But to participants in Casting For Recovery, catching a fish takes on a different meaning: The fishing is more important than the fish.
Casting For Recovery is a weekend-long fly-fishing retreat for women recovering from breast cancer. Sherri Alper, MSS '82, a clinical social worker, is a founding board member who created and supervises the program's psychosocial aspects. "The goal," says Alper, "is to provide an opportunity to focus on renewal, to learn a skill that puts women with breast cancer in touch with the natural world. They have been surrounded by the smell of hospitals rather than the smell of leaves." Alper views the program as a metaphor: "We tell participants, 'To fish is to hope.' And they understand."
Casting for Recovery is a nonprofit founded by two women in 1996, one a fly fisher, the other a reconstructive surgeon specializing in breast cancer treatment. They felt that the casting motion of fly-fishing effectively mimics the exercises prescribed by physicians to reduce lymphedema and restore mobility after surgery. Also, by encouraging breast cancer patients to learn a new sport, the retreat renews their commitment to the future. Thus, the focus of each weekend is on wellness as opposed to illness, empowerment as opposed to helplessness: "The retreats take participants out of familiar surroundings to a place of natural beauty, to be with other women who truly understand," says Alper.
Each retreat involves fly-fishing lessons as well as group discussions, networking and time alone to experience the natural world. Alper facilitates the retreats along with a medical professional (usually a nurse or physical therapist) and fly-fishing instructors "who have been trained in breast cancer issues and in working with women when emotions are high."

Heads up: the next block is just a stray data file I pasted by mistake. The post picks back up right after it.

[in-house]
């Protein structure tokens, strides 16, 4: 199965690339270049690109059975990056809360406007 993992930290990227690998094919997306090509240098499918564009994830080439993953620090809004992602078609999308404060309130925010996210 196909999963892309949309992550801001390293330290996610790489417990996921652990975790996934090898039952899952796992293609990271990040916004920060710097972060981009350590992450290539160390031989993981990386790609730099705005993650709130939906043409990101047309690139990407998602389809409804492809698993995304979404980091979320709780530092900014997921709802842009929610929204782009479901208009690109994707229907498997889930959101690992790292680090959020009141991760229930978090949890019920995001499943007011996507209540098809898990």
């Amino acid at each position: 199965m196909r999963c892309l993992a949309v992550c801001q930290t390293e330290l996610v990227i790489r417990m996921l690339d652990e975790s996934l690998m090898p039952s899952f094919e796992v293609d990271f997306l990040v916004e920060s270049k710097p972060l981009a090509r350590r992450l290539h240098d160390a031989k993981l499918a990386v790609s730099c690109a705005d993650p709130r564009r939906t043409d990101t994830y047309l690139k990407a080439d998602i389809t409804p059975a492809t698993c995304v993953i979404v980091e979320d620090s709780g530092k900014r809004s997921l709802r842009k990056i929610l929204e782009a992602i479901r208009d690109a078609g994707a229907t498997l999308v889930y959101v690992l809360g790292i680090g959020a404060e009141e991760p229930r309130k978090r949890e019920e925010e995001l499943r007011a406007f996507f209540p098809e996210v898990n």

Alper says the psychosocial aspects include guided meditation and group activities: "A lot of women talk about having lost their balance, and how the weekend restores their sense of equilibrium. We have asked almost every group if they would rather have had us invite partners or spouses to come with them. Every single group has said no. They really see this as their time out, their time away from everything that is familiar."
Alper describes the participants as "wonderfully diverse groups of women, because breast cancer is an incredible leveler." Participants have ranged in age from 30 to 78. "Every retreat takes on the personalities of the women who attend, so every weekend is different," she says. "Deep bonds are forged through shared experience, learning and humor. Some of the women say they carry the memory of standing by the stream with the fishing rod in their hand and the sun slanting through the trees for a long time, and it means a lot to them. Some of them become avid fisherpeople; some will never fish again. But they have still gotten the message that there is a future to be had, even though it may be a changed future than the one they anticipated before they were diagnosed." For more information contact Casting for Recovery at (888) 553-3500.
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